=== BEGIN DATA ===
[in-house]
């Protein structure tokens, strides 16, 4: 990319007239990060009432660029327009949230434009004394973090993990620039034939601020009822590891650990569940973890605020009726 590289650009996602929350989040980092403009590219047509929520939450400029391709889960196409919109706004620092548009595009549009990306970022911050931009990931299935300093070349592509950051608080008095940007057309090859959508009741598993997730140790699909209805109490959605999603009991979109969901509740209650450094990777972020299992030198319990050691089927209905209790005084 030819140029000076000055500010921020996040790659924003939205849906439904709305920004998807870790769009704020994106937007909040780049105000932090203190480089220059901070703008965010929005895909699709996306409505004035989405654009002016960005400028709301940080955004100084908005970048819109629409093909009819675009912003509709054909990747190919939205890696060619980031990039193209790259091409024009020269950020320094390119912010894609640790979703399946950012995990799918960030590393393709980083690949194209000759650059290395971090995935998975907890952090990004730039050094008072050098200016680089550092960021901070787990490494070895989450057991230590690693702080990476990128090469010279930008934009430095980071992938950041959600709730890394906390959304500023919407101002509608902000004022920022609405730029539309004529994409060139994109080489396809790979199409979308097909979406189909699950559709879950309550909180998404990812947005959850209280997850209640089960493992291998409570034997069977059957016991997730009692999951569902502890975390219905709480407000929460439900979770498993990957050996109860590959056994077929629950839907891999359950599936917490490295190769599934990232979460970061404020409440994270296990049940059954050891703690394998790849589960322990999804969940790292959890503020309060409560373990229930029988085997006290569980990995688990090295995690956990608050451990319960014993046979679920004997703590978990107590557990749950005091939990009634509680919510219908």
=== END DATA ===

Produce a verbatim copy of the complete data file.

[in-house]
């Protein structure tokens, strides 16, 4: 990319007239990060009432660029327009949230434009004394973090993990620039034939601020009822590891650990569940973890605020009726 590289650009996602929350989040980092403009590219047509929520939450400029391709889960196409919109706004620092548009595009549009990306970022911050931009990931299935300093070349592509950051608080008095940007057309090859959508009741598993997730140790699909209805109490959605999603009991979109969901509740209650450094990777972020299992030198319990050691089927209905209790005084 030819140029000076000055500010921020996040790659924003939205849906439904709305920004998807870790769009704020994106937007909040780049105000932090203190480089220059901070703008965010929005895909699709996306409505004035989405654009002016960005400028709301940080955004100084908005970048819109629409093909009819675009912003509709054909990747190919939205890696060619980031990039193209790259091409024009020269950020320094390119912010894609640790979703399946950012995990799918960030590393393709980083690949194209000759650059290395971090995935998975907890952090990004730039050094008072050098200016680089550092960021901070787990490494070895989450057991230590690693702080990476990128090469010279930008934009430095980071992938950041959600709730890394906390959304500023919407101002509608902000004022920022609405730029539309004529994409060139994109080489396809790979199409979308097909979406189909699950559709879950309550909180998404990812947005959850209280997850209640089960493992291998409570034997069977059957016991997730009692999951569902502890975390219905709480407000929460439900979770498993990957050996109860590959056994077929629950839907891999359950599936917490490295190769599934990232979460970061404020409440994270296990049940059954050891703690394998790849589960322990999804969940790292959890503020309060409560373990229930029988085997006290569980990995688990090295995690956990608050451990319960014993046979679920004997703590978990107590557990749950005091939990009634509680919510219908």